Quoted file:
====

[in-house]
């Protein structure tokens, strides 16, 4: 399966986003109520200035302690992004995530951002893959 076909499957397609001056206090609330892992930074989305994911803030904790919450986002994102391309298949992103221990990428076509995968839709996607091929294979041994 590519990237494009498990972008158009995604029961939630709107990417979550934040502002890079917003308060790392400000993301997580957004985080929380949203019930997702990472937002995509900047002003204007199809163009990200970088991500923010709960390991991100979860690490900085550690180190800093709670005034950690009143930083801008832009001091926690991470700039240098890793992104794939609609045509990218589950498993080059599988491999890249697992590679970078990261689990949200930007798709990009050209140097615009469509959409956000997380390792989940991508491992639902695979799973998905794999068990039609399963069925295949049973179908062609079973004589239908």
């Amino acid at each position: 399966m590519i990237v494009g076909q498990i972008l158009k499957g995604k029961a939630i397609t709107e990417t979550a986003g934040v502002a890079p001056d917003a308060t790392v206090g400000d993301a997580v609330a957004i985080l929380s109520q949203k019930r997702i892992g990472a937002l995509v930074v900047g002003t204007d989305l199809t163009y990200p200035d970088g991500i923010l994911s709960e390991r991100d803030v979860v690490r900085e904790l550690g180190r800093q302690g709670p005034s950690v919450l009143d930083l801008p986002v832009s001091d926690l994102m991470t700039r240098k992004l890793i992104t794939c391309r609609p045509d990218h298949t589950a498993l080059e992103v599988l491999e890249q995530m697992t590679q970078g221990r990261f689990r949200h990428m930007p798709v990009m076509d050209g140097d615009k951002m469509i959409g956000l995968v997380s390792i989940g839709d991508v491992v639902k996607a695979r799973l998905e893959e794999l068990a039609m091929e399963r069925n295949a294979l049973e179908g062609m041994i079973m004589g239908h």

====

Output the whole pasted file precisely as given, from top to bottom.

[in-house]
């Protein structure tokens, strides 16, 4: 399966986003109520200035302690992004995530951002893959 076909499957397609001056206090609330892992930074989305994911803030904790919450986002994102391309298949992103221990990428076509995968839709996607091929294979041994 590519990237494009498990972008158009995604029961939630709107990417979550934040502002890079917003308060790392400000993301997580957004985080929380949203019930997702990472937002995509900047002003204007199809163009990200970088991500923010709960390991991100979860690490900085550690180190800093709670005034950690009143930083801008832009001091926690991470700039240098890793992104794939609609045509990218589950498993080059599988491999890249697992590679970078990261689990949200930007798709990009050209140097615009469509959409956000997380390792989940991508491992639902695979799973998905794999068990039609399963069925295949049973179908062609079973004589239908």
């Amino acid at each position: 399966m590519i990237v494009g076909q498990i972008l158009k499957g995604k029961a939630i397609t709107e990417t979550a986003g934040v502002a890079p001056d917003a308060t790392v206090g400000d993301a997580v609330a957004i985080l929380s109520q949203k019930r997702i892992g990472a937002l995509v930074v900047g002003t204007d989305l199809t163009y990200p200035d970088g991500i923010l994911s709960e390991r991100d803030v979860v690490r900085e904790l550690g180190r800093q302690g709670p005034s950690v919450l009143d930083l801008p986002v832009s001091d926690l994102m991470t700039r240098k992004l890793i992104t794939c391309r609609p045509d990218h298949t589950a498993l080059e992103v599988l491999e890249q995530m697992t590679q970078g221990r990261f689990r949200h990428m930007p798709v990009m076509d050209g140097d615009k951002m469509i959409g956000l995968v997380s390792i989940g839709d991508v491992v639902k996607a695979r799973l998905e893959e794999l068990a039609m091929e399963r069925n295949a294979l049973e179908g062609m041994i079973m004589g239908h």